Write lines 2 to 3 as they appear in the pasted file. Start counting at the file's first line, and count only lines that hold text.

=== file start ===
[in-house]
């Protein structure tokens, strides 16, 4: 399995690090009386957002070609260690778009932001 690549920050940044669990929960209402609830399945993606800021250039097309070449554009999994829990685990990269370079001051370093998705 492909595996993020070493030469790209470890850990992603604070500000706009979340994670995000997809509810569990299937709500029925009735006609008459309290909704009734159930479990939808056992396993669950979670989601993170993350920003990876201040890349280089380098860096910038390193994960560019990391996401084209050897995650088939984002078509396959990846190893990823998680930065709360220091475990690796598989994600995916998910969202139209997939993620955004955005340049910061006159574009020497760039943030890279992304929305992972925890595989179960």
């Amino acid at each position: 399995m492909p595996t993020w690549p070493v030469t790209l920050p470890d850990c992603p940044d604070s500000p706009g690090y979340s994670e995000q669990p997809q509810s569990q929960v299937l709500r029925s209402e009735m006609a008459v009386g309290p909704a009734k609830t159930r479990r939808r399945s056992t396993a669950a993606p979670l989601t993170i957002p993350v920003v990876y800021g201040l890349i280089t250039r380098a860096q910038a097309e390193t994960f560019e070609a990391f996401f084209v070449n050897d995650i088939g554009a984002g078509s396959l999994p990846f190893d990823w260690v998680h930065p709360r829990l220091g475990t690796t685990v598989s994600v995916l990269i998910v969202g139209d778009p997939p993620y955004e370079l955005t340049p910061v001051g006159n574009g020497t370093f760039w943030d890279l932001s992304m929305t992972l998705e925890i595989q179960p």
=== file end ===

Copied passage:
């Protein structure tokens, strides 16, 4: 399995690090009386957002070609260690778009932001 690549920050940044669990929960209402609830399945993606800021250039097309070449554009999994829990685990990269370079001051370093998705 492909595996993020070493030469790209470890850990992603604070500000706009979340994670995000997809509810569990299937709500029925009735006609008459309290909704009734159930479990939808056992396993669950979670989601993170993350920003990876201040890349280089380098860096910038390193994960560019990391996401084209050897995650088939984002078509396959990846190893990823998680930065709360220091475990690796598989994600995916998910969202139209997939993620955004955005340049910061006159574009020497760039943030890279992304929305992972925890595989179960």
């Amino acid at each position: 399995m492909p595996t993020w690549p070493v030469t790209l920050p470890d850990c992603p940044d604070s500000p706009g690090y979340s994670e995000q669990p997809q509810s569990q929960v299937l709500r029925s209402e009735m006609a008459v009386g309290p909704a009734k609830t159930r479990r939808r399945s056992t396993a669950a993606p979670l989601t993170i957002p993350v920003v990876y800021g201040l890349i280089t250039r380098a860096q910038a097309e390193t994960f560019e070609a990391f996401f084209v070449n050897d995650i088939g554009a984002g078509s396959l999994p990846f190893d990823w260690v998680h930065p709360r829990l220091g475990t690796t685990v598989s994600v995916l990269i998910v969202g139209d778009p997939p993620y955004e370079l955005t340049p910061v001051g006159n574009g020497t370093f760039w943030d890279l932001s992304m929305t992972l998705e925890i595989q179960p």